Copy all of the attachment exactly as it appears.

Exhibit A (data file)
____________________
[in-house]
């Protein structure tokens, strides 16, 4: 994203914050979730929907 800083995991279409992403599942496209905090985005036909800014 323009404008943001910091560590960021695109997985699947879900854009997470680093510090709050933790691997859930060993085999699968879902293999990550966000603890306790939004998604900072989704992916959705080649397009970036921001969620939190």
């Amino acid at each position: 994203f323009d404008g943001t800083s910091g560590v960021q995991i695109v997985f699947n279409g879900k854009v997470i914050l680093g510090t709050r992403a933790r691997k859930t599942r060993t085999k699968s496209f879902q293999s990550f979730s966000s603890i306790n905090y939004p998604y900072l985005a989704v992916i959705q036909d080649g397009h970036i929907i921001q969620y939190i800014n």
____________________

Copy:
[in-house]
């Protein structure tokens, strides 16, 4: 994203914050979730929907 800083995991279409992403599942496209905090985005036909800014 323009404008943001910091560590960021695109997985699947879900854009997470680093510090709050933790691997859930060993085999699968879902293999990550966000603890306790939004998604900072989704992916959705080649397009970036921001969620939190």
């Amino acid at each position: 994203f323009d404008g943001t800083s910091g560590v960021q995991i695109v997985f699947n279409g879900k854009v997470i914050l680093g510090t709050r992403a933790r691997k859930t599942r060993t085999k699968s496209f879902q293999s990550f979730s966000s603890i306790n905090y939004p998604y900072l985005a989704v992916i959705q036909d080649g397009h970036i929907i921001q969620y939190i800014n």